without bunching it up.

Try it withs some graph paper and a basketball.

It doesn't work.

Stated another way, a sphere can accommodate

local Euclidean grids in tiny patches, but not global ones.

So the ant can use his axis as rulers and protractors

within a patch, but not between patches.

Flat space definitions of straightness

apply over small areas, but not big ones.

OK, Einstein's position is that Newton is making

the same mistake as the ant.

Inertial frames, that means axes plus clocks,

are the spacetime equivalent of the ant's xy grid.

If spacetime is curved, then those frames

are only valid over tiny spacetime patches.

So when an observer in deep space

says that the falling apple is accelerating,

he's pushing his frames past the point of reliability,

just like the ant did.

In other words, global inertial frames

don't exist in spacetime.

However, global inertial observers do.

They're observers that have no forces on them.

Their world lines will be geodesics,

and their axis and clocks can serve as local inertia frames,

provided that we think of them as being

reset in each successive spacetime patch.

And by the way, pictures like this

are not intended to make literal visual sense.

On the contrary, they're designed to break

your excessive reliance on your eyes so that your brain becomes

more free to accept what reality isn't.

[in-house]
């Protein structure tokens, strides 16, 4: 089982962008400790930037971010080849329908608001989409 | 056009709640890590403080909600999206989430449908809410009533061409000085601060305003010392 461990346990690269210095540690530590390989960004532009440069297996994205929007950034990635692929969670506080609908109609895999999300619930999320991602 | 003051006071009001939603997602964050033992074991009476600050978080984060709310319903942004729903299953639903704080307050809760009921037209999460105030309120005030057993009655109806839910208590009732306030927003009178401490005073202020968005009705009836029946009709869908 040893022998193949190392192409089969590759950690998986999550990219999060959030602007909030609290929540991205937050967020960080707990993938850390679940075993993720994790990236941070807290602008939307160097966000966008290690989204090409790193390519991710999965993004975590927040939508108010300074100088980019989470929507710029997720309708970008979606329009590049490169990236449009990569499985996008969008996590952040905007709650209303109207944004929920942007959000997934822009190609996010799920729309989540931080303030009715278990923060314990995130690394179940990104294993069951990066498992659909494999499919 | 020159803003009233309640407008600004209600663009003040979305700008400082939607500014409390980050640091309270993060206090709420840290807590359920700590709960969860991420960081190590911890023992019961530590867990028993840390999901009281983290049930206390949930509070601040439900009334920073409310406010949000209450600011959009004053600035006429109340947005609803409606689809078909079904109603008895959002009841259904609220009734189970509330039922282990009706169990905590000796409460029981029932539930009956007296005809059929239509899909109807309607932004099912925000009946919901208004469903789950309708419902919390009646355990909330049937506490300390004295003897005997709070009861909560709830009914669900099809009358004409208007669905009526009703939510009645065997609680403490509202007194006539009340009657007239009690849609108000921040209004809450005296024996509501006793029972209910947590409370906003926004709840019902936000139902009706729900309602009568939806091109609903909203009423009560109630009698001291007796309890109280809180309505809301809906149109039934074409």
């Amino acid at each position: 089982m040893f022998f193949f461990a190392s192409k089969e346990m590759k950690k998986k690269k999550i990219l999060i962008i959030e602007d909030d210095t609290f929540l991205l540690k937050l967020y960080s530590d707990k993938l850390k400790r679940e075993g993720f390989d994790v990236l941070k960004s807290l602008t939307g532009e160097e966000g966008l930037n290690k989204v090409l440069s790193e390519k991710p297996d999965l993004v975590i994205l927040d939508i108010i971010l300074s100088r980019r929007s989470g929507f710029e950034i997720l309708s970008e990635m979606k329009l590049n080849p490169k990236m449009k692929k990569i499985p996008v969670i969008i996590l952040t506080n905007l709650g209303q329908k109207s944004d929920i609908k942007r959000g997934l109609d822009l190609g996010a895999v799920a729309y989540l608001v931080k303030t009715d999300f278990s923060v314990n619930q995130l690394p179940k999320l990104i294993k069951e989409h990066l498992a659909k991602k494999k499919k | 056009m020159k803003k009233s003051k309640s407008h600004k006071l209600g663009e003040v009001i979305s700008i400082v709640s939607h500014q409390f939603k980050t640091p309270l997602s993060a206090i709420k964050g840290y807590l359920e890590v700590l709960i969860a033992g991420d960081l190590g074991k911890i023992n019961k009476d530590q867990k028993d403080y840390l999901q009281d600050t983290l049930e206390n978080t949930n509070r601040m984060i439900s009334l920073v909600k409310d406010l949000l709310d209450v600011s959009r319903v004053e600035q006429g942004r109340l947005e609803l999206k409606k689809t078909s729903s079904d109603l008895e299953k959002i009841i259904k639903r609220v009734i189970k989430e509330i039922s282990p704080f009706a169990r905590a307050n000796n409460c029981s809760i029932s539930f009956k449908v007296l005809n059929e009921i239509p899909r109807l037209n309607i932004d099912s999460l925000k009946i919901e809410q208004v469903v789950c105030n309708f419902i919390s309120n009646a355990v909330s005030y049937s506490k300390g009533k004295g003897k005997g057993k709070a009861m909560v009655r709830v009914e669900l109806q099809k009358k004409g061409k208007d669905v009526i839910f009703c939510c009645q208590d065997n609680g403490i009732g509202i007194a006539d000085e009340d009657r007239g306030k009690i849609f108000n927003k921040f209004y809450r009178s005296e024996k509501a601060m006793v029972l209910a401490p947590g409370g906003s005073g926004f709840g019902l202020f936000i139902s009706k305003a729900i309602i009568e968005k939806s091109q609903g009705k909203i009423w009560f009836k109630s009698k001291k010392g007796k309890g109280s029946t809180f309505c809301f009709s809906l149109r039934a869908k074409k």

Remember, no one can really see or draw spacetime.

There is no spoon.

Now the world line of a following apple

turns out to be a geodesic.

It has no forces on it, so there's

no need to invent gravity.

OK, but what about two apples in a falling

box, like at the end of our gravity illusion episode?

Remember, they get closer as the box falls.

Now according to Newton, that happens because the apples

fall radially instead of down.

But according to Einstein, it happens

because the apples are on initially parallel geodesics

that, since spacetime is curved, can and do cross

just like on the sphere.

In contrast, the world line of a point on Earth's surface

is not a geodesic.

It has a net force on it, and it's really accelerating.

So does that mean that Earth's surface

has to be expanding radially?

Well, be careful.

In order to compare distant parts of the Earth,

you'd need a single frame that extends

across spacetime patches.

But that frame can't be inertial.

So any conclusions you base on it

have to be interpreted with a heavy grain of salt.

OK, so Einstein's gravity-free curved space

time sounds like it's self consistent.

But then again, so does Newton's flat spacetime picture

that has gravity injected as a kicker.

So once again, which of them is right?

The answer is, whoever agrees better with experiments.

And there's over a century of experiments to refer to.

Now, we haven't fully fleshed out all of general relativity

yet, but there's one experimental fact

that I can use to show you that space time must be curved,

just based on what we've seen in this series of episodes so far.

It's a cool argument, originally presented over

50 years ago by physicist Alfred Schild, and it goes like this.

Fire a laser pulse from the ground floor

of a building up to a photon detector on the roof.

Now wait five seconds and then do it again.

On a flat spacetime diagram the world lines of those photons

should be parallel and congruent.

Without making any assumptions about how gravity effects